Meet a Specialist: Matt Goodman, O.D.

Dr. Goodman

Dr. Matt Goodman was a high school freshman in Wyoming when he got his first chance to observe cataract surgery. His grandfather – the patient – had persuaded the ophthalmologist to let Matt watch the procedure. This early experience proved to be a turning point.

“Watching the surgery was fascinating,” Dr. Goodman now recalls. “And soon after the procedure, I noticed my grandfather’s quality of life really improved. Suddenly, my grandfather could drive again – which was a big deal, living in Wyoming, where you can’t get anywhere without driving.”

Today Dr. Goodman is an optometrist with the Optometry and Contact Lens Service at Mass. Eye and Ear. He provides comprehensive eye exams for teenagers and adults. He sees patients who need regular, soft contact lenses, often as an alternative to eyeglasses. He also works with patients who need more specialized contact lenses, including rigid gas permeable, scleral, or hybrid lenses.

Dr. Goodman is a graduate of Pacific University in Oregon, where he earned both his undergraduate degree in Vision Science and his Doctor of Optometry degree. During his 4th year of optometry school, while doing an external rotation at Miami’s Bascom-Palmer Eye Institute, he realized he wanted to practice optometry in a hospital setting, rather than going into private practice. “I saw that optometrists in a multidisciplinary setting could offer patients the best possible care.”

In 2013, Dr. Goodman completed his optometric residency in the Harvard Medical School Department of Ophthalmology and subsequently joined the staff at Mass. Eye and Ear. “I was extremely pleased to join the staff,” he notes, “because Mass. Eye and Ear provides exceptional collaborative care and has access to world-renowned experts.”

That expertise is crucial when patients have complex health issues affecting vision, such as diabetes. “In these cases,” he notes, “we work closely with other doctors. Typically, we will communicate with the internist or endocrinologist trying to control the patient’s blood glucose levels and report any eye changes we see that might indicate poor control. And if patients develop diabetic retinopathy, we refer them to our retina team for further care.”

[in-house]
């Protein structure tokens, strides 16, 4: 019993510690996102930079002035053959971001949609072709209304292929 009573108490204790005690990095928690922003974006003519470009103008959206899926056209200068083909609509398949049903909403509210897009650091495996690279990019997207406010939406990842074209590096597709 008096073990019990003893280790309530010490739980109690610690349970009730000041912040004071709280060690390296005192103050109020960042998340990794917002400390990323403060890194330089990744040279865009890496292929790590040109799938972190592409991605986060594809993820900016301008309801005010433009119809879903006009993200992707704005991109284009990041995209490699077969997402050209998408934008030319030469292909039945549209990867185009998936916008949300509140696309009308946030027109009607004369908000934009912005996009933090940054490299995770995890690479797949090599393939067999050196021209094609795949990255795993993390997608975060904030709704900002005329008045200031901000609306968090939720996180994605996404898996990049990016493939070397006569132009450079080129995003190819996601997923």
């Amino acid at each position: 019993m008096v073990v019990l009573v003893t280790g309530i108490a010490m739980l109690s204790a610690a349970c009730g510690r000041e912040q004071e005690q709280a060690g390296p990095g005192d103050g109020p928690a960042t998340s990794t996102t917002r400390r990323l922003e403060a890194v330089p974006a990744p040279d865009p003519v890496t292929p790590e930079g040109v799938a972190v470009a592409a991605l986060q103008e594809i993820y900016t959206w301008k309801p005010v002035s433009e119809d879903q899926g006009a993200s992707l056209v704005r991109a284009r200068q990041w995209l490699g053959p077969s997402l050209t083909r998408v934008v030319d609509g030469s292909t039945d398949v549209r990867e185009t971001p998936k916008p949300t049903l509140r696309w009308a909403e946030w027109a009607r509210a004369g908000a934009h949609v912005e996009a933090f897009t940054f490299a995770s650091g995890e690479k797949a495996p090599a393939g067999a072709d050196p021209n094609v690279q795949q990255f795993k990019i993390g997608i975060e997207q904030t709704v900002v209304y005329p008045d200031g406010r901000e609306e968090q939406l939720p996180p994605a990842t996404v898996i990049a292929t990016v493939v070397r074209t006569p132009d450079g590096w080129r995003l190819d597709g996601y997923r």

Much of Dr. Goodman’s practice at Mass. Eye and Ear’s main Charles Street campus focuses on specialized contact lens fitting.“People with high astigmatism frequently do better with rigid gas permeable lenses because they provide better vision for these patients,” he says. “And rigid gas permeable lenses are the only option to provide functional vision for patients with corneal diseases like keratoconus or for patients with corneal transplants.”

In keratoconus, he notes, the cornea becomes thin and bulges out, and takes on an irregular shape that causes astigmatism. In these cases, soft lenses cannot correct the vision because they drape over the cornea, mirroring the corneal shape. Rigid gas permeable lenses offer better vision because the lens allows tear film to fill in underneath the lens, which helps correct for the irregularity in shape.

Scleral lenses, essentially very large rigid gas permeable lenses, are ideal for patients with extreme cornea irregularity. They vault over the entire cornea and sit on the sclera, the white part of the eye, allowing tear film to essentially bath the eye all day. That makes scleral lenses ideal for patients with very dry eyes, such as those with Stevens-Johnson Syndrome, which affects the mucous membranes, causing severe dryness.

Hybrid lenses combine aspects of both rigid gas permeable and soft lenses. The center is a rigid lens, providing the superior vision often possible with rigid lenses, surrounded by a soft lens “skirt,” that offers greater comfort than a hard lens.

In addition to his clinical responsibilities, Dr. Goodman helps provide contact lens training for the department’s optometry resident and technicians.

Contact Dr. Goodman’s office at 617-573-3185.

View Dr. Goodman’s online bio for more information.

Request an appointment.